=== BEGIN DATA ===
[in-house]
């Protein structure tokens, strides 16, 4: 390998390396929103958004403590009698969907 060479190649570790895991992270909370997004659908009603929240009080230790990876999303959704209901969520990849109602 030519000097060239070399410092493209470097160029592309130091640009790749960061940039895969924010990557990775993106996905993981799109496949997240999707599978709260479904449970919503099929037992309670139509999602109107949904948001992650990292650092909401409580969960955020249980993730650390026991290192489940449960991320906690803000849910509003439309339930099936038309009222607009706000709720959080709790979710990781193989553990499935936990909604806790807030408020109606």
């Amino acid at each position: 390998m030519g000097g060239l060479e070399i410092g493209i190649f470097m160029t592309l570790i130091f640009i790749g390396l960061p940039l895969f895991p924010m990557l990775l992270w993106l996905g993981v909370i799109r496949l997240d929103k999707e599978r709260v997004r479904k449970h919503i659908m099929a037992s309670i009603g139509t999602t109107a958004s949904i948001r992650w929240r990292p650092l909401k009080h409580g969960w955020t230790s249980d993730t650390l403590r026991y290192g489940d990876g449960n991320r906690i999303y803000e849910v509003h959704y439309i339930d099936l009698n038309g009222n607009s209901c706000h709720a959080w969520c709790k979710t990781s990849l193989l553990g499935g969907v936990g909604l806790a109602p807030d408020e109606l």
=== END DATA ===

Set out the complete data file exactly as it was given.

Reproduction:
[in-house]
């Protein structure tokens, strides 16, 4: 390998390396929103958004403590009698969907 060479190649570790895991992270909370997004659908009603929240009080230790990876999303959704209901969520990849109602 030519000097060239070399410092493209470097160029592309130091640009790749960061940039895969924010990557990775993106996905993981799109496949997240999707599978709260479904449970919503099929037992309670139509999602109107949904948001992650990292650092909401409580969960955020249980993730650390026991290192489940449960991320906690803000849910509003439309339930099936038309009222607009706000709720959080709790979710990781193989553990499935936990909604806790807030408020109606």
């Amino acid at each position: 390998m030519g000097g060239l060479e070399i410092g493209i190649f470097m160029t592309l570790i130091f640009i790749g390396l960061p940039l895969f895991p924010m990557l990775l992270w993106l996905g993981v909370i799109r496949l997240d929103k999707e599978r709260v997004r479904k449970h919503i659908m099929a037992s309670i009603g139509t999602t109107a958004s949904i948001r992650w929240r990292p650092l909401k009080h409580g969960w955020t230790s249980d993730t650390l403590r026991y290192g489940d990876g449960n991320r906690i999303y803000e849910v509003h959704y439309i339930d099936l009698n038309g009222n607009s209901c706000h709720a959080w969520c709790k979710t990781s990849l193989l553990g499935g969907v936990g909604l806790a109602p807030d408020e109606l």